By: Travis Smith, @travis_d_smith
Front Office Sports is proud to have sat down with Jeffrey Kotalik, the Sports and Entertainment Group Director and Financial Advisor at Morgan Stanley. In this role, Jeff helps clients make smart choices about how they save, spend, invest, borrow, protect and give. Aside from the day-to-day grind of being a Financial Advisor, Kotalik is an NFLPA Registered Player Financial Advisor and also educates student-athletes on financial planning. He was gracious enough to offer insight into what the day-to-day life of an advisor is like and some tips for aspiring financial professionals!
Many of our followers are still in school and looking at finding work in professional sports. Did you always plan on focusing your career services towards athletes, entertainers and others in the sports and entertainment industry? At what point did you decide to focus on these industries and why?
I always planned to go into the sports driven world; I always wanted to go into the sports business of some kind. Being a financial advisor was not what I set out to do in my life as I had planned to law school. Ultimately I was totally burned out of the law school curriculum that I had gone through in college and chose the financial advisory business. Early in my career, I of course wanted to work with professional athletes, agents, managers, but I didn’t know anyone; I was a 22 year old kid coming out of school with no network or connections in the world of sports. I had a strong sports background, but educationally my degree was in political science so I built a financial advisory practice based on the normal everyday clients & high net worth clients.
At some point along the way my practice was successful enough that I could fully develop my relationships in the sports and entertainment community. So it came over time; I always wanted to do it, but over time I was able to do it because of the success of the rest of my business and the strength of my business partners.
Can you talk about the day-to-day responsibilities in your job? Maybe just speak on what a typical day is like as well as when your busiest times of the year are and why.
The day-to-day operations are not very exciting. I come in everyday and my staff has prepared whatever information I need for the day as to what is going in with the markets. At the end of the day we are managing money for our clients, whether that client is a professional athlete or a CEO of a major corporation. We are managing money on their behalf so the important thing we do in the morning is make sure our client’s plan is intact and that we’re informing our clients, educating our clients and continually updating the plans we have for their wealth management. A lot of time is spent on the phone.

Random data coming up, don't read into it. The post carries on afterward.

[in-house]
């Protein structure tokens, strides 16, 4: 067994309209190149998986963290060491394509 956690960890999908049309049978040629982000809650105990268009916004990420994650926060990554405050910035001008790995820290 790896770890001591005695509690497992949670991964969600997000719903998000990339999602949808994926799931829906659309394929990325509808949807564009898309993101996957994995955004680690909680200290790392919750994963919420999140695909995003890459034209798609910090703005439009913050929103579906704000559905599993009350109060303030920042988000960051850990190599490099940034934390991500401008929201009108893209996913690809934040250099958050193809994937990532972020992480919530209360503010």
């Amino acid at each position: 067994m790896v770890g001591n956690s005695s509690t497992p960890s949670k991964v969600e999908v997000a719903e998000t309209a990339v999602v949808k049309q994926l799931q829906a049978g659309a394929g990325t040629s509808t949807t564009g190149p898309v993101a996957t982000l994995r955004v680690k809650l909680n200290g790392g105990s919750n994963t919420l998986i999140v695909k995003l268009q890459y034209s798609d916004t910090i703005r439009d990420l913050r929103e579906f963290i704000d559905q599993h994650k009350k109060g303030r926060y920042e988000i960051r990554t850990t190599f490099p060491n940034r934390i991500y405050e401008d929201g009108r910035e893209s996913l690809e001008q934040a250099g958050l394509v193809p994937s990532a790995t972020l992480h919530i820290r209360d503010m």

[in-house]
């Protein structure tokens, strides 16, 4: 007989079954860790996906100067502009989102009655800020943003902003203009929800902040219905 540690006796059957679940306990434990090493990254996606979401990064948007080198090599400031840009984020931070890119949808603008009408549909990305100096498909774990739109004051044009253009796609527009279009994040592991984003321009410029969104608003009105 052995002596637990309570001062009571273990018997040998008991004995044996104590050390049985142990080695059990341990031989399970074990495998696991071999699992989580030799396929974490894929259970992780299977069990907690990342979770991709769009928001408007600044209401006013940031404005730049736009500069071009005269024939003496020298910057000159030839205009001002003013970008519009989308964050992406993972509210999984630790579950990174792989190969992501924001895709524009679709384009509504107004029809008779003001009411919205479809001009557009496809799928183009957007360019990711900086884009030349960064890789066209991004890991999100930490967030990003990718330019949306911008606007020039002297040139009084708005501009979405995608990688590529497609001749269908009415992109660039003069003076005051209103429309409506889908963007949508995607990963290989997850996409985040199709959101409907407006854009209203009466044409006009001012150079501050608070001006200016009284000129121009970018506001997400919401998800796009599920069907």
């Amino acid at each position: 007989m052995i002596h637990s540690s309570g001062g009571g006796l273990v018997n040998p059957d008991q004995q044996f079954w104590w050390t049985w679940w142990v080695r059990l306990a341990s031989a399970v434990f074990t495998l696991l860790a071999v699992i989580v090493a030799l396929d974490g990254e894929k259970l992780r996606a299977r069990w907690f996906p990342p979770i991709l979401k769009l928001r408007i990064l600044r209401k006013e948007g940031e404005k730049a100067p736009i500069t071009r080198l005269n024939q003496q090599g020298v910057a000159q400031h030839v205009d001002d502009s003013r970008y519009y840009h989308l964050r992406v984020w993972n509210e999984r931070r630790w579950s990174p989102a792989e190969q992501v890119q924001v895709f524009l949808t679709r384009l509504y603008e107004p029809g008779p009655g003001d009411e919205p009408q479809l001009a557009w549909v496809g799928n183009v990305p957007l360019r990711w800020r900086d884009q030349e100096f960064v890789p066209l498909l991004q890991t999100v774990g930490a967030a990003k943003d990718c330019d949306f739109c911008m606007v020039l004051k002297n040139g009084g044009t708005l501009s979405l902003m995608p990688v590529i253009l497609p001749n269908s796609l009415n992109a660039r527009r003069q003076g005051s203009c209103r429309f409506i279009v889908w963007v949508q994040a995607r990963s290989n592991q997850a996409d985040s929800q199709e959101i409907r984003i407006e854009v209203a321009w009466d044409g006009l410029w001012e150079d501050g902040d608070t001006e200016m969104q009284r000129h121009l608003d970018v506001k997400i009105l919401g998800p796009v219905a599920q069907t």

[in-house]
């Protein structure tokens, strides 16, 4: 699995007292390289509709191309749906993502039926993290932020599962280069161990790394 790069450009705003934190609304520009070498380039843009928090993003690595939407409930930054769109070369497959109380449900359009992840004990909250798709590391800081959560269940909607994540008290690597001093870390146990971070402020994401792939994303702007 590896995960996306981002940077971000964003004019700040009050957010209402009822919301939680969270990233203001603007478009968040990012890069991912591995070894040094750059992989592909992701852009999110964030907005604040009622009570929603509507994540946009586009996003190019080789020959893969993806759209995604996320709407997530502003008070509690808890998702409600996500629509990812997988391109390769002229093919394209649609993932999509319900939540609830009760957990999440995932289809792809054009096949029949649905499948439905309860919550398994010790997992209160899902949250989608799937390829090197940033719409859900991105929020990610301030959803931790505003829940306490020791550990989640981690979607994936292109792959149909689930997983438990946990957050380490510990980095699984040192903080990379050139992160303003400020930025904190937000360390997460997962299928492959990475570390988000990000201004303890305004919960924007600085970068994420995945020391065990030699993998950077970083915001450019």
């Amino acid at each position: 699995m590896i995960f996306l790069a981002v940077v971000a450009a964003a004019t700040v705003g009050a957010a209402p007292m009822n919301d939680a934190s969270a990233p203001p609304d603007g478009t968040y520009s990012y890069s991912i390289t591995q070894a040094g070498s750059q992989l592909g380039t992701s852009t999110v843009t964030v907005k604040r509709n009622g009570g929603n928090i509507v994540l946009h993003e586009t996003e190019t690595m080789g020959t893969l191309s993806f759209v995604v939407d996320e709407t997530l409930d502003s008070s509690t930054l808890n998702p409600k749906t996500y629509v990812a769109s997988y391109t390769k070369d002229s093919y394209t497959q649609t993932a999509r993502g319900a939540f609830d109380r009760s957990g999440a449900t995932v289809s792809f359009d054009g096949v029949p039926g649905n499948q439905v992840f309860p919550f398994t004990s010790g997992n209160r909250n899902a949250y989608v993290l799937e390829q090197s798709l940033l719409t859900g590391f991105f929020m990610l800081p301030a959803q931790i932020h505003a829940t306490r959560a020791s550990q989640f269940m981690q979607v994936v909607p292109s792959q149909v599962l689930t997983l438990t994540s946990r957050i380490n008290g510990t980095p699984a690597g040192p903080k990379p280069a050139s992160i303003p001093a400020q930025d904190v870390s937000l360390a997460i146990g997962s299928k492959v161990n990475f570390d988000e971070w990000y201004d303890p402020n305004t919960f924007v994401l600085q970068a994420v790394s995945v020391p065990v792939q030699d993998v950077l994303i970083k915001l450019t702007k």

Clients used to visit often and you’d see clients on a regular basis in your office. That whole arrangement with client interaction has changed a lot. Now there’s a lot of emailing and phone calls. There are other ways to be maintaining and cultivating relationships with your clients and prospective clients, rather than being in front of each other at all times.
My entire day is working with clients or their advisors all day on the phone. That is my typical day. I very rarely leave my office for lunch. I’ve been doing this for 17 years and I was taught that the grind was the grind; you come in and work your butt off all day long and I eat my lunch at my desk. I think that’s rare these days because I don’t think people are taught how to work hard. I think one of the keys to success, in any business, is to put your head down and grind through it. Building and creating new relationships is an important aspect of a successful practice.
We are always in business mode — each day brings new challenges and new puzzle pieces, but there are definitely two times during the year that are more busy; year-end & tax time. December is a very busy time as clients are making donations to charities before the year ends. We’ll be working with CPA’s, clients and business managers to make sure everyone has made their appropriate charitable donations before December 31. That is a very important piece and a very busy time of the year for us. Another important time of the year for us is tax time. February, March and early April we are being requested by our clients to get 1099’s to their CPA’s and tax preparers.
Can you talk about the competition amongst other financial advisors as it relates to the sports and entertainment world?
I think there is a big misunderstanding in my industry about the sports and entertainment world. You know, we hear all about these athletes and entertainers. The implication is that these people are the greatest client center in the history of the world and that many would cut off their left arm just to do business with these people. The perception is that being an advisor in the sports and entertainment world is extremely desirable and extremely lucrative.